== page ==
April 10--Wichita planemakers say the devastation from Japan's earthquake and tsunami hasn't impacted supplies of aircraft parts and components -- at least not yet.
"We just don't know," Teal Group analyst Richard Aboulafia said of whether the industry will feel the hurt. "Historically, Japanese industry bounces back pretty fast. The problem is, of course, it's a global supply chain, and you're only as strong as your weakest link."
Another aviation analyst, Loren Thompson of the Lexington Institute, said it is inevitable that aviation manufacturers will face consequences from the problems in Japan.
"Of course there's going to be an impact because the United States has gradually offshored many industrial parts that once were produced domestically," Thompson said.
So far, most of Wichita's are unaffected.
Cessna Aircraft has had no disruptions in the supply chain, "but it is still too early to tell for sure," said spokesman Bob Stangarone. "As you go further down the supply chain, we may experience difficulty."
Suppliers are making provisions and doing "workarounds," Stangarone said, "so that they continue to provide the parts... we need."
One of Cessna's component suppliers, for example, operates three plants in Japan. Two were damaged and won't be back online until fall, Stangarone said.
"But they are finding capacity elsewhere for 60 percent of that production, and they are still working on temporary solutions for the other 40 percent," he said.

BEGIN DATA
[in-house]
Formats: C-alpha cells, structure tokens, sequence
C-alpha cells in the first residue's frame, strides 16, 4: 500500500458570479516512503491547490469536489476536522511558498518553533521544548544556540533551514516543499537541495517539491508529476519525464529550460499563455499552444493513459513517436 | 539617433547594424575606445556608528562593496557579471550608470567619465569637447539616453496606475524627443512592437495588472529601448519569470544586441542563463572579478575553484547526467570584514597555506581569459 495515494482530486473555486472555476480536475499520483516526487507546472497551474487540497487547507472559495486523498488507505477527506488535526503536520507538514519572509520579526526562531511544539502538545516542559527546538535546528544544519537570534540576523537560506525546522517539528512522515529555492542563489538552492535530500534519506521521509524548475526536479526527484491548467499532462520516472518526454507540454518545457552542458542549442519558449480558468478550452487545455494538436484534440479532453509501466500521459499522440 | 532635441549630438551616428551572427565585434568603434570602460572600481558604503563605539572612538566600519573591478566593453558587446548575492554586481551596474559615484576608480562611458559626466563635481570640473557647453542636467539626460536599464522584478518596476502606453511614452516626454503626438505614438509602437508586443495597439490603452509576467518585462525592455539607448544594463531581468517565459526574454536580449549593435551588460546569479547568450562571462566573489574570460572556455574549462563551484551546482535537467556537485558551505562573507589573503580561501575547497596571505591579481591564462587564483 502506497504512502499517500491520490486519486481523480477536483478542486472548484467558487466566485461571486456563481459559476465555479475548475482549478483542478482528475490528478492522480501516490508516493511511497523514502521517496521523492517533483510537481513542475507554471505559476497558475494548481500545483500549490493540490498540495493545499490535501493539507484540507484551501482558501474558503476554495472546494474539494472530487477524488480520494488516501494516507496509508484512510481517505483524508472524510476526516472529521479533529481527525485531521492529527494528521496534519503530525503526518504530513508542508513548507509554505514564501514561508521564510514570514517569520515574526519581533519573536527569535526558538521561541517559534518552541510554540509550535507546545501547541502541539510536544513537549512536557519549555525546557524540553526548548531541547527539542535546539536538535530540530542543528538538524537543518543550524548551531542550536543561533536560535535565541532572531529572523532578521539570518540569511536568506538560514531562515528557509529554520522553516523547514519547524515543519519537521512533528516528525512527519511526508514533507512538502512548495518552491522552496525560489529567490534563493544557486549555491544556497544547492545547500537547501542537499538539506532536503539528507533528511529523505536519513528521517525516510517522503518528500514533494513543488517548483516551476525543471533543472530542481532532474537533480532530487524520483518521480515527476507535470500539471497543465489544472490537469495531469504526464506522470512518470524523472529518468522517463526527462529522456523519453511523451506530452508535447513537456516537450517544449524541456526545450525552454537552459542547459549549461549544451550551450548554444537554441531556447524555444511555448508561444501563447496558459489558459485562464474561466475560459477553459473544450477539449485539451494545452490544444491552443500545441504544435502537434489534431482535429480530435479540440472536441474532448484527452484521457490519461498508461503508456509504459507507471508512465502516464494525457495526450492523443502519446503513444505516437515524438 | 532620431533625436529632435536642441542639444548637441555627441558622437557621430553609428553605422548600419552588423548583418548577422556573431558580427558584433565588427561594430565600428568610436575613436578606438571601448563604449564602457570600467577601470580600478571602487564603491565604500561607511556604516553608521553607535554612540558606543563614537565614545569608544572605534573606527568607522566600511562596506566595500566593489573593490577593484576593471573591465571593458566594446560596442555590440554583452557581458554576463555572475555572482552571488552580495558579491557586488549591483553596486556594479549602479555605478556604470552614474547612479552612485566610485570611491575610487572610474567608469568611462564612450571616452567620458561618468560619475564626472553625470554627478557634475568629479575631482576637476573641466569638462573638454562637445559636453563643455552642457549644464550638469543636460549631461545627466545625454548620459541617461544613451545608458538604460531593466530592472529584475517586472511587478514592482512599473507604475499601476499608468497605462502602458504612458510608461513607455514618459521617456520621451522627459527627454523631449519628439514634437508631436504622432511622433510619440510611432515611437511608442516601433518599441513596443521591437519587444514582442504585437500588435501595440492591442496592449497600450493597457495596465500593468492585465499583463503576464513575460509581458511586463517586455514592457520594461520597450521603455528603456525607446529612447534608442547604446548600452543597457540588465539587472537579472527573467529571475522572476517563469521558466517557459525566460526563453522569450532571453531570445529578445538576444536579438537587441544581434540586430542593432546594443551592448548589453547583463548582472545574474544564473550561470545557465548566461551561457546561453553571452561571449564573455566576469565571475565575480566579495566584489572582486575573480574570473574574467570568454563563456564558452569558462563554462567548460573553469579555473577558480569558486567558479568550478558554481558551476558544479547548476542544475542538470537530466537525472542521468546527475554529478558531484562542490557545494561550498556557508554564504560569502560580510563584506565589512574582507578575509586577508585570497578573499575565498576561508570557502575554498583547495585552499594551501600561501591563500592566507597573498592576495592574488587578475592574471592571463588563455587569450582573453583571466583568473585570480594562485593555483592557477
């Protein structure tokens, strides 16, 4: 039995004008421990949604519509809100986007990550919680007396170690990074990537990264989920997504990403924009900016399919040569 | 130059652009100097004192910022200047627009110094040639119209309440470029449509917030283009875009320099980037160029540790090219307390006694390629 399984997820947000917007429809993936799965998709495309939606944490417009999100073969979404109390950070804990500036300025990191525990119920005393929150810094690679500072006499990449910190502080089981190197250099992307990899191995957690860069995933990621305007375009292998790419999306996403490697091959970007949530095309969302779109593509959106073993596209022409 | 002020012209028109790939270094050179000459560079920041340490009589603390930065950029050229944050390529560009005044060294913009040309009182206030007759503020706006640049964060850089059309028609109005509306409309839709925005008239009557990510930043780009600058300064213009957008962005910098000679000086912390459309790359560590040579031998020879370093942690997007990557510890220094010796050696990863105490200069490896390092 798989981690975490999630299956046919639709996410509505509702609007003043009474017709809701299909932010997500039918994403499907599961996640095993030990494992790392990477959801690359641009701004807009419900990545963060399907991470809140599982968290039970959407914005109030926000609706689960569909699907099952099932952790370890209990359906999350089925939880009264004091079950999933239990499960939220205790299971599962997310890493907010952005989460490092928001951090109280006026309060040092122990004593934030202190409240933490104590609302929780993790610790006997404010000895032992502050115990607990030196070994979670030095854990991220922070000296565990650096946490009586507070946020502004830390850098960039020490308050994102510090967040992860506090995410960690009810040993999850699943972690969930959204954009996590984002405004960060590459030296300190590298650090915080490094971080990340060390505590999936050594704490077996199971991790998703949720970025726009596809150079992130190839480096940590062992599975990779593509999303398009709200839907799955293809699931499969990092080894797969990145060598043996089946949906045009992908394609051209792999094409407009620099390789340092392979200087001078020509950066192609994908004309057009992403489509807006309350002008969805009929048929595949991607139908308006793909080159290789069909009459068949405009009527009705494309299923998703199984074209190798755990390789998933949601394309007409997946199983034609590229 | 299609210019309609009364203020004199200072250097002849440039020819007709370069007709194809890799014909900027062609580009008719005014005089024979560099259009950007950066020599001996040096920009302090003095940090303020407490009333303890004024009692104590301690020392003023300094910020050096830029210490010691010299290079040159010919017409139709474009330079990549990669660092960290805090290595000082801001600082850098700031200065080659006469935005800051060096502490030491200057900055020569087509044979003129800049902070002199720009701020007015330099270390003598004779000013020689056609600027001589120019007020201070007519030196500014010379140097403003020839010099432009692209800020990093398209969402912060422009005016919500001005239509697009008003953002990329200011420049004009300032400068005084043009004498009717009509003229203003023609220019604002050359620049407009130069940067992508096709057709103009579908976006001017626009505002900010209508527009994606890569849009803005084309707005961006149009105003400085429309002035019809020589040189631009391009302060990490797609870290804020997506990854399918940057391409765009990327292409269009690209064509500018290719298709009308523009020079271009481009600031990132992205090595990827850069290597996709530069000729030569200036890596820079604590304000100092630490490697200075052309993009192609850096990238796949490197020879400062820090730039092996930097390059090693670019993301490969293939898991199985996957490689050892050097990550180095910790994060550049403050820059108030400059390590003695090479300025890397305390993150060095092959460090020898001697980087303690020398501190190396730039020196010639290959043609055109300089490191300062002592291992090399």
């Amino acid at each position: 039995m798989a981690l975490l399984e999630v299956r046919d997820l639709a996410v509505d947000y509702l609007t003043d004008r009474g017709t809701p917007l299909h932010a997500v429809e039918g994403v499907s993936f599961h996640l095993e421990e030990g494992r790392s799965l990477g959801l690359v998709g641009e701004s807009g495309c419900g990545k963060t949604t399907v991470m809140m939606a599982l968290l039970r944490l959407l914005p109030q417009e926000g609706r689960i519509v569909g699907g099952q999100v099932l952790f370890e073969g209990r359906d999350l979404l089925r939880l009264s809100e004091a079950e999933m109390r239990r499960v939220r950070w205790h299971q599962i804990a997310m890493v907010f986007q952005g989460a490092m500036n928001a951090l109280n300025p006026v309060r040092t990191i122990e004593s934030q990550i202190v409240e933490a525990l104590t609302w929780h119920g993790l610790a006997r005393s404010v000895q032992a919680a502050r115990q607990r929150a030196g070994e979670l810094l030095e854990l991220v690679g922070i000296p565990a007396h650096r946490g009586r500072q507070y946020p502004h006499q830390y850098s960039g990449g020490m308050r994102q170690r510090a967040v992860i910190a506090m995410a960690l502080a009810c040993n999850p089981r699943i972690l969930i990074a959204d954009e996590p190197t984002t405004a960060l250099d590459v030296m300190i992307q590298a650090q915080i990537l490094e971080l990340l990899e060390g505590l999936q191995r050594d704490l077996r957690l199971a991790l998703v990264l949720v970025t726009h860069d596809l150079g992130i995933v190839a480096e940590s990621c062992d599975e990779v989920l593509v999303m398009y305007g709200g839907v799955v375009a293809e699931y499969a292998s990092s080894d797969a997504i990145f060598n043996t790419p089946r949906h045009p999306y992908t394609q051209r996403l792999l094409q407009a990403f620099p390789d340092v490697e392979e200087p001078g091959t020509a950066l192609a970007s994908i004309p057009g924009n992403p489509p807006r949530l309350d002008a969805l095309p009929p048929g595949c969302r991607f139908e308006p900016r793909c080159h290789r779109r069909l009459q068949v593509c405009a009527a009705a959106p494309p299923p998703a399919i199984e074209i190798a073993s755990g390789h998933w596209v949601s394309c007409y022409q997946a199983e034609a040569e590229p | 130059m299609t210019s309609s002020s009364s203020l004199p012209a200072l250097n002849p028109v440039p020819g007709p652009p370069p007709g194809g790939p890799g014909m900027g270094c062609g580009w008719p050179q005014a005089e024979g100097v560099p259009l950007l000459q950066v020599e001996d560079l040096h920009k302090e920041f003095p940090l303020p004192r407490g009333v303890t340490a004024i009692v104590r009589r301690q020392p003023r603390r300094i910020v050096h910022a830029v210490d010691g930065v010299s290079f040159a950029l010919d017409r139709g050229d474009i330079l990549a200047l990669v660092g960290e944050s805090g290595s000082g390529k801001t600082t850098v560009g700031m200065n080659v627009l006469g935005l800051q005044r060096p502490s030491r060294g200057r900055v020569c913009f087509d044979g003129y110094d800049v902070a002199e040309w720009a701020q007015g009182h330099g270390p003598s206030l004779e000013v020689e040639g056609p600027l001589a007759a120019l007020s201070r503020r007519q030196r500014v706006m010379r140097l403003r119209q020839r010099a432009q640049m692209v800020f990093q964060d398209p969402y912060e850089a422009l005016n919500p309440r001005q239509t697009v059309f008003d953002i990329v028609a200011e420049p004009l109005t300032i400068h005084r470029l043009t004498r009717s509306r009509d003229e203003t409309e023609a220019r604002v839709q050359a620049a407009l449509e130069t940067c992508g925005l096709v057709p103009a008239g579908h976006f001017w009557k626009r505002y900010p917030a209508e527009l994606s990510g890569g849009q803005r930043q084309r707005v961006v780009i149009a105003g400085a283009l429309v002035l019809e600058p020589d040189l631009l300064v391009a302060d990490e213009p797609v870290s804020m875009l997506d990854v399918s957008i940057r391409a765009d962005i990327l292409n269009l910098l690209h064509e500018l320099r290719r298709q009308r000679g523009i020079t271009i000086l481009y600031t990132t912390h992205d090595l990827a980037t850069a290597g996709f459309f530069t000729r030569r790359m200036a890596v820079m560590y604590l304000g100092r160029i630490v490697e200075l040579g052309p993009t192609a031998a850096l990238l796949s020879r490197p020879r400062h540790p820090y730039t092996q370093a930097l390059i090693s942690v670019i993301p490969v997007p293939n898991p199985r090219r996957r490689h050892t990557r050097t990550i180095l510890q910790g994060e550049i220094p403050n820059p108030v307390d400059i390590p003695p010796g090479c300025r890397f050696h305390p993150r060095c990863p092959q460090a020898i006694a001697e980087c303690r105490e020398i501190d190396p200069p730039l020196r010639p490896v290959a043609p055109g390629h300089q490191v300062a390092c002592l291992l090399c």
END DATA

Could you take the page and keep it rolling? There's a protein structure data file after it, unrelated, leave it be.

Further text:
Spirit AeroSystems is monitoring the situation closely, said spokesman Ken Evans.
It has employees in Japan, some of whom are stationed at suppliers' operations. Their safety and well-being is the primary concern, Evans said.
"We have experienced no delays or other impact to our business," Evans said. "Our supply base in Japan continues to operate with minimal or no disruption, and we will continue to monitor."
Spirit's Tulsa plant builds the leading edge of Boeing's 787 wing and ships it to Mitsubishi Heavy Industries, which builds the wing. Those shipments are proceeding on schedule, he said.
In the meantime, the company is monitoring potential issues in Japan such as rolling blackouts, access to power and raw materials, Evans said.
Japanese airframe manufacturers -- which include Mitsubishi, Fuji Heavy Industries and Kawasaki Heavy Industries -- build 35 percent of Boeing's 787 structure. Mitsubishi also builds portions of the Boeing 737, 767, 747 and 777.
"We have not seen any impact to our production system," said Larry Wilson, Boeing spokesman for supplier management. "There are areas of risk within the supply chain that we've identified."
Right now, there's no risk involving Mitsubishi, Kawasaki or Fuji, he said.
Instead, the risk involves "sub-tier" suppliers, companies that supply Boeing's major suppliers.
"We've gotten it down to just a few," Wilson said. "But we're still working our way through those."
Boeing should know in about a month whether there will be an effect, and if so, its extent, Wilson said.
Hawker Beechcraft isn't expecting an effect.
The company receives two major assemblies from Japan -- the wing of its Hawker 4000 comes from Fuji Heavy Industries and a flight control surface for the Premier business jet comes from another Japanese supplier.
"Those suppliers were not directly in the affected area," said Scott Shepherd, Hawker Beechcraft vice president of integrated supply chain.
Hawker Beechcraft is tracking the situation carefully and is in ongoing contact with suppliers.
"We've had those discussions, and for us, we don't expect any issues further down the value stream... at this point," Shepherd said.
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